Error log design...

Do you have a question? Post it now! No Registration Necessary

Translate This Thread From English to

Threaded View
Dear all,
   I am currently working on a project where we are asked to display
the error logs on the hyperterminal on the press of the key.Typically
the log should collect all the error messages and if and only if the
user presses a key on my H/W I will display it on the hyper
terminal.Note that file system is not available to me,so writing to a
file and printing it in a delayed manner is not possible in my case.

I need some inputs on how this log could be designed?what should be
best data structure to store error logs?Typically the error logs
collect info about corrupted memory regions when I run a memory test
application over the memory chips like nvram,sdram,flash.

Having a linked list which will collect data was in my mind,but only
fear for me is,having a linked list will occupy more memory,and in the
worst case if I consider the entire range of memory to be corrupted
and I need to display all the memory address along with some debug
messages,my memory will bloat and I dont have enough memory for this.

So I need some inputs what could be the best design available for such
an application?Note that I use C language and Vxworks OS.My test
application runs from the boot code so none of the OS features are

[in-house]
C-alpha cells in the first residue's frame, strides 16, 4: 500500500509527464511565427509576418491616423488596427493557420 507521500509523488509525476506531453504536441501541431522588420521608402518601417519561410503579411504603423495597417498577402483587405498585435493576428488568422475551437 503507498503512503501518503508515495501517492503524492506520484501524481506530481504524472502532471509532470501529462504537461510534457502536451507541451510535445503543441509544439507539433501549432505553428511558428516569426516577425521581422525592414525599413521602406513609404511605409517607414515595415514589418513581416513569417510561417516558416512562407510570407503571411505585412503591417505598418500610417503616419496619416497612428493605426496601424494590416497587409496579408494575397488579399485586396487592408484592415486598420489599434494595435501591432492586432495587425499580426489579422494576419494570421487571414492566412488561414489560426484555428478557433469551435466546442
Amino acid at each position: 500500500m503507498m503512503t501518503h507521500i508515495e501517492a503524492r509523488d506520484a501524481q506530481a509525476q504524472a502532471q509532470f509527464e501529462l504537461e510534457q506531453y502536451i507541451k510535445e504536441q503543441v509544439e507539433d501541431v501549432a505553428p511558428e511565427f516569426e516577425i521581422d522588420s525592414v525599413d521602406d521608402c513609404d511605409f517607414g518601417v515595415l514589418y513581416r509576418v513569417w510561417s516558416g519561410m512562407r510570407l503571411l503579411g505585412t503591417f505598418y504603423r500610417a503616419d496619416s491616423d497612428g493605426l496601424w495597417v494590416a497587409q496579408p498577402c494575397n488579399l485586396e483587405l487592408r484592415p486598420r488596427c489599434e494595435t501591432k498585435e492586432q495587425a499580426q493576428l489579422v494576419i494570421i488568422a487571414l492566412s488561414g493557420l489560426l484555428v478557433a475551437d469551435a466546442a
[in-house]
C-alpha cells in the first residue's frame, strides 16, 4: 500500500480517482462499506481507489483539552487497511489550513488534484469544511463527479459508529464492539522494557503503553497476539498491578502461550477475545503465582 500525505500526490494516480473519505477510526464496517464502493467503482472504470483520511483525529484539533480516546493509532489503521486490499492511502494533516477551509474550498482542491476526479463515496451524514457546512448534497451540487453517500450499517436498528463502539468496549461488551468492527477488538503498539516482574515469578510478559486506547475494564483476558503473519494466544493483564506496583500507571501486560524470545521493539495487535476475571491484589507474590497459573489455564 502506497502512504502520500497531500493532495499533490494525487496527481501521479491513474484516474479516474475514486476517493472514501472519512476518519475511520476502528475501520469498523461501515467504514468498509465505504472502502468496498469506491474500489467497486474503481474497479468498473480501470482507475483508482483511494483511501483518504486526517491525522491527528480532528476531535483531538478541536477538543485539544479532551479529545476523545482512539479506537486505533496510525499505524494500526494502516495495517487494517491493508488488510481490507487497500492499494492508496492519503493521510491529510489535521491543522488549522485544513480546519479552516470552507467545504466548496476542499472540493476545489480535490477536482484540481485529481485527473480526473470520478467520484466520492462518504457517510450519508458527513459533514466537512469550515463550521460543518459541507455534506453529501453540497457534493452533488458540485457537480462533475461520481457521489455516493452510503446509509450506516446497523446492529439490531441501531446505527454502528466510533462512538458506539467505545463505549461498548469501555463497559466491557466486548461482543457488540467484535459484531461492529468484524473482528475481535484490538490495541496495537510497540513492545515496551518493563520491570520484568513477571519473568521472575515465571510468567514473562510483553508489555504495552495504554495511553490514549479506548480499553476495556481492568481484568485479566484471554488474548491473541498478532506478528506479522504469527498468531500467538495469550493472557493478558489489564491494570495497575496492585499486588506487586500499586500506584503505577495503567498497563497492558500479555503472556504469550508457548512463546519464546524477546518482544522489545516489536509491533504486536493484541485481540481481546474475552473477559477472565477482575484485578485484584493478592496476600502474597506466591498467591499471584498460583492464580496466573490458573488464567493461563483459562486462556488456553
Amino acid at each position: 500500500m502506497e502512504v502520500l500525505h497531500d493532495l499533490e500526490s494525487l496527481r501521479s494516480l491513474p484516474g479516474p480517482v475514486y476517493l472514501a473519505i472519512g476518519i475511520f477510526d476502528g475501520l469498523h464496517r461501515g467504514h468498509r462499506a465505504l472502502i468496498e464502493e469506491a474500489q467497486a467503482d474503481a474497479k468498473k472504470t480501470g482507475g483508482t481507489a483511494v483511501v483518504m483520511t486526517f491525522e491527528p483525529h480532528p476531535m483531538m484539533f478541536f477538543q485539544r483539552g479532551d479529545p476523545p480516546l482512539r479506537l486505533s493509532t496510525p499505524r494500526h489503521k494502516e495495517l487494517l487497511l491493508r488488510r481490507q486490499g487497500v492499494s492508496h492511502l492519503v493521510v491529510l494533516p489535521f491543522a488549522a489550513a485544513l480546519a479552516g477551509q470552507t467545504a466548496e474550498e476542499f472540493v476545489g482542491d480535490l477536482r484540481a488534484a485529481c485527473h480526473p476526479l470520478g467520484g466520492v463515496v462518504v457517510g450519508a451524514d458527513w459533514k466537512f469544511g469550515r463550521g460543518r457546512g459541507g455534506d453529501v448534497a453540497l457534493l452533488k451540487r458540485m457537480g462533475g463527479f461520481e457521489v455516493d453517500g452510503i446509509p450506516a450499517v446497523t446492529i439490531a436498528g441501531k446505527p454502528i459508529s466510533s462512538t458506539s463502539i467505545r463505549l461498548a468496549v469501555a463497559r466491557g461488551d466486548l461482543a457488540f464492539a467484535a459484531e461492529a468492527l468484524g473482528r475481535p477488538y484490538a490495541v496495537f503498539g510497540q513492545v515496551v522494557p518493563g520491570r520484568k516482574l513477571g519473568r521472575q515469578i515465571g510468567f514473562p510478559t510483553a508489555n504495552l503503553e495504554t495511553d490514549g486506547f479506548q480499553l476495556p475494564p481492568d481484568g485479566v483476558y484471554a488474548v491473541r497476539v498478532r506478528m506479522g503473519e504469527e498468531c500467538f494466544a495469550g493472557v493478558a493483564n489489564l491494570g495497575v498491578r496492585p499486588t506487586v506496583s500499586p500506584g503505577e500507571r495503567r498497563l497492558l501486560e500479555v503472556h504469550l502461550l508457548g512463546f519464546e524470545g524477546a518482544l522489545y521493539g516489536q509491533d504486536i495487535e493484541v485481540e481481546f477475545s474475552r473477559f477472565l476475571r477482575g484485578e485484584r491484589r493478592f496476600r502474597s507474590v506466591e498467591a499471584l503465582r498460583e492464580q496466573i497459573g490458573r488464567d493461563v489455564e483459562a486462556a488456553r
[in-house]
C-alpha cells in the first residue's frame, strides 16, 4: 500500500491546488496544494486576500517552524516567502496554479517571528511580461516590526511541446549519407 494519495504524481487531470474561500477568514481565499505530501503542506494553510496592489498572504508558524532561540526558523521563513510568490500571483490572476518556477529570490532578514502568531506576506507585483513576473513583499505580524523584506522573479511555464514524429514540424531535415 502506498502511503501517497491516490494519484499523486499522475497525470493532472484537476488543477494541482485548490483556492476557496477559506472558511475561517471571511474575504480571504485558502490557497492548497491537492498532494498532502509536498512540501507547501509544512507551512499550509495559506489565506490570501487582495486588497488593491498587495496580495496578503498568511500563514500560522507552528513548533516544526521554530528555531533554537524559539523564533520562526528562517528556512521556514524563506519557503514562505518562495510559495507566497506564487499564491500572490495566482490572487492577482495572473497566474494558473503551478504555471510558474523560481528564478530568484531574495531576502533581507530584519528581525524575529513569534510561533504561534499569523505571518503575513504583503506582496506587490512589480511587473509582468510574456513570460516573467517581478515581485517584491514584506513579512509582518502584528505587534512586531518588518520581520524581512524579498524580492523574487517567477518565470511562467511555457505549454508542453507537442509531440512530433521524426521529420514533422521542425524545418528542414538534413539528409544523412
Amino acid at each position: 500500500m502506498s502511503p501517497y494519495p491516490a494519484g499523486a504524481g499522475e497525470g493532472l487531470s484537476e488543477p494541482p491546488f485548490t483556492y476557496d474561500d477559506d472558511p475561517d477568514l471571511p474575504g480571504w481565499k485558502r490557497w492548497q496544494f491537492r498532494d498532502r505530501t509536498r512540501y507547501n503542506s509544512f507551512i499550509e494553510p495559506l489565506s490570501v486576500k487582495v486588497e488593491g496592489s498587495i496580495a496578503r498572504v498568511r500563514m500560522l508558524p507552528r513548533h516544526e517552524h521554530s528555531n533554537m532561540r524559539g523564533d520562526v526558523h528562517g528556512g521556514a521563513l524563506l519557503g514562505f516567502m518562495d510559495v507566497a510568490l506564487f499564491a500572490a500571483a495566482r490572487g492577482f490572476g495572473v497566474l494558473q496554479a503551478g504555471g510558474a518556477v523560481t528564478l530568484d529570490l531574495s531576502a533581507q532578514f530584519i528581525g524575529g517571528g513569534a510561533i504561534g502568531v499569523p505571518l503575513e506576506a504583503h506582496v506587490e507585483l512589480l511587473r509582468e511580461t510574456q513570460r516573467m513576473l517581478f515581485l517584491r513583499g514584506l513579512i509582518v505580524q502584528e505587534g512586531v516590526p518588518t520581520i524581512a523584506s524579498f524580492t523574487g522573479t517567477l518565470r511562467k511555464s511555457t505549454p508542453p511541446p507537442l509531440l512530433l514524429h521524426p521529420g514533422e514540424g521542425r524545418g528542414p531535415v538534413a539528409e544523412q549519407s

available to me,else I would have gone for vxworks LogMsg() call...

Advanced thanks for all your replys,
Regards,
s.subbarayan

Re: Error log design...

Quoted text here. Click to load it

Well, you can dedicate some region of memory for error log, if your
processor has onchip memory that would be a better choice. Note - its based
on the assumption that memory region is correct. While booting first perform
memory tests like Program Memory Test, Data Memory Test (except the region
reserved) and other integrity tests log the errors found. As far was data
structures concerned for storing information, you can use simple fixed
blocks for storing addresses like :
0x00001EFA 0x0012AFEB .....
each word will store address of faulty location. For diagnostics messages
null terminated ASCII strings can be used. How you want to log faulty
location, depends on your requirements like is it required to log each
faulty locations address or the only the first location found bad and
log_error() and abort().

#define PROGRAM_MEMORY    1
#define DATA_MEMORY             2

main()
{
   ... initialization processor n other devices
   perform_program_memory_test();
   perform_data_memory_test();
   perform_flash_memory_test();
   ...
}


perform_program_memory_test()
{
   .... perform memory test here
   if(error) {
     log_error(address, PROGRAM_MEMORY);
   }

}

log_error(UINT16 address, UINT16 region)
{
    switch(region) {
       case PROGRAM_MEMORY:
            ..... write adderss and diagnostic string into fixed memory
region.
    }
    abort();
}

abort()
{
   while(1)
  {
     key = readkey();
     if (key) {
        send_log_to_serial_port();
        halt();
     }
     watchdog_tick();
  }
}

Hope! you got an idea of how to implement it. But actual implentation
depends on your processor, types of memories available etc. I do have